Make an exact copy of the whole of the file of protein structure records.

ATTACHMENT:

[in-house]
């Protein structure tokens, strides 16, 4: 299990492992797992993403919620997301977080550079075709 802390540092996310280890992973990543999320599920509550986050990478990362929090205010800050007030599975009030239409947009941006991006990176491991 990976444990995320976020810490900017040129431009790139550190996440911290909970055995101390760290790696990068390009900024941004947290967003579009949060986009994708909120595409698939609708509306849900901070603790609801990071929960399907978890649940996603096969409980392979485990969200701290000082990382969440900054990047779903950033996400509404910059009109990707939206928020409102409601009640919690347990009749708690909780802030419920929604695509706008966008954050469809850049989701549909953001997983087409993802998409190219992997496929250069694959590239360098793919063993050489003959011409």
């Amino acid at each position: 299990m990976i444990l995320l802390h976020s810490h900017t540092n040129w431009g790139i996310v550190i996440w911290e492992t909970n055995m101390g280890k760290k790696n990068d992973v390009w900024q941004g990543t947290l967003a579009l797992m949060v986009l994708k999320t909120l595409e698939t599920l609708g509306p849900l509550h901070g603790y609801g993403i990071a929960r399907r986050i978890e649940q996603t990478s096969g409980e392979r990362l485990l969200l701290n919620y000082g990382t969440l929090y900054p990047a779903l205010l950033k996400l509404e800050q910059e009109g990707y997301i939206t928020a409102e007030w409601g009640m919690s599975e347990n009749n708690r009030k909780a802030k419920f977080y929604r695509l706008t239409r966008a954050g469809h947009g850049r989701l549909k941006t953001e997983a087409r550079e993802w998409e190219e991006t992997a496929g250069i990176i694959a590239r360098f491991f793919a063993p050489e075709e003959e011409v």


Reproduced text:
[in-house]
């Protein structure tokens, strides 16, 4: 299990492992797992993403919620997301977080550079075709 802390540092996310280890992973990543999320599920509550986050990478990362929090205010800050007030599975009030239409947009941006991006990176491991 990976444990995320976020810490900017040129431009790139550190996440911290909970055995101390760290790696990068390009900024941004947290967003579009949060986009994708909120595409698939609708509306849900901070603790609801990071929960399907978890649940996603096969409980392979485990969200701290000082990382969440900054990047779903950033996400509404910059009109990707939206928020409102409601009640919690347990009749708690909780802030419920929604695509706008966008954050469809850049989701549909953001997983087409993802998409190219992997496929250069694959590239360098793919063993050489003959011409």
């Amino acid at each position: 299990m990976i444990l995320l802390h976020s810490h900017t540092n040129w431009g790139i996310v550190i996440w911290e492992t909970n055995m101390g280890k760290k790696n990068d992973v390009w900024q941004g990543t947290l967003a579009l797992m949060v986009l994708k999320t909120l595409e698939t599920l609708g509306p849900l509550h901070g603790y609801g993403i990071a929960r399907r986050i978890e649940q996603t990478s096969g409980e392979r990362l485990l969200l701290n919620y000082g990382t969440l929090y900054p990047a779903l205010l950033k996400l509404e800050q910059e009109g990707y997301i939206t928020a409102e007030w409601g009640m919690s599975e347990n009749n708690r009030k909780a802030k419920f977080y929604r695509l706008t239409r966008a954050g469809h947009g850049r989701l549909k941006t953001e997983a087409r550079e993802w998409e190219e991006t992997a496929g250069i990176i694959a590239r360098f491991f793919a063993p050489e075709e003959e011409v």